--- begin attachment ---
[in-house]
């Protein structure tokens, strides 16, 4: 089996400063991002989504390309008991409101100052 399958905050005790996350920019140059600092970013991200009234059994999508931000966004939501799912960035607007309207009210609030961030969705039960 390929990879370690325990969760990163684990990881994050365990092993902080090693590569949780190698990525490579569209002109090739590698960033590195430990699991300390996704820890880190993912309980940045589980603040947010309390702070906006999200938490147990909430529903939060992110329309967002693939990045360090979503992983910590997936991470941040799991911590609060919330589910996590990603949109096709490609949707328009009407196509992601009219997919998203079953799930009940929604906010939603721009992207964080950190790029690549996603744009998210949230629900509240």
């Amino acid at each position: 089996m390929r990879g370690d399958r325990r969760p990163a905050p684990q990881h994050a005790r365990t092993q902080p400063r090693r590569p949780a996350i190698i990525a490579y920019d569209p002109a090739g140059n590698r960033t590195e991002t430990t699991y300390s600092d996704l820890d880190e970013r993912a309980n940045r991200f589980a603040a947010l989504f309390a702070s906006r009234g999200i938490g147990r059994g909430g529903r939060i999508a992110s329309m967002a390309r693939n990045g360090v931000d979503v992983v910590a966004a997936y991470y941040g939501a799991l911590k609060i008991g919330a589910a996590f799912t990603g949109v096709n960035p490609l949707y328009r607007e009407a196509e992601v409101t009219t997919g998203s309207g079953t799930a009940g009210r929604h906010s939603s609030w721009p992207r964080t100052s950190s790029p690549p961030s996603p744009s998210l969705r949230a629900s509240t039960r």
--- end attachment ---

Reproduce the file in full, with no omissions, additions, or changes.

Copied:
[in-house]
């Protein structure tokens, strides 16, 4: 089996400063991002989504390309008991409101100052 399958905050005790996350920019140059600092970013991200009234059994999508931000966004939501799912960035607007309207009210609030961030969705039960 390929990879370690325990969760990163684990990881994050365990092993902080090693590569949780190698990525490579569209002109090739590698960033590195430990699991300390996704820890880190993912309980940045589980603040947010309390702070906006999200938490147990909430529903939060992110329309967002693939990045360090979503992983910590997936991470941040799991911590609060919330589910996590990603949109096709490609949707328009009407196509992601009219997919998203079953799930009940929604906010939603721009992207964080950190790029690549996603744009998210949230629900509240």
């Amino acid at each position: 089996m390929r990879g370690d399958r325990r969760p990163a905050p684990q990881h994050a005790r365990t092993q902080p400063r090693r590569p949780a996350i190698i990525a490579y920019d569209p002109a090739g140059n590698r960033t590195e991002t430990t699991y300390s600092d996704l820890d880190e970013r993912a309980n940045r991200f589980a603040a947010l989504f309390a702070s906006r009234g999200i938490g147990r059994g909430g529903r939060i999508a992110s329309m967002a390309r693939n990045g360090v931000d979503v992983v910590a966004a997936y991470y941040g939501a799991l911590k609060i008991g919330a589910a996590f799912t990603g949109v096709n960035p490609l949707y328009r607007e009407a196509e992601v409101t009219t997919g998203s309207g079953t799930a009940g009210r929604h906010s939603s609030w721009p992207r964080t100052s950190s790029p690549p961030s996603p744009s998210l969705r949230a629900s509240t039960r």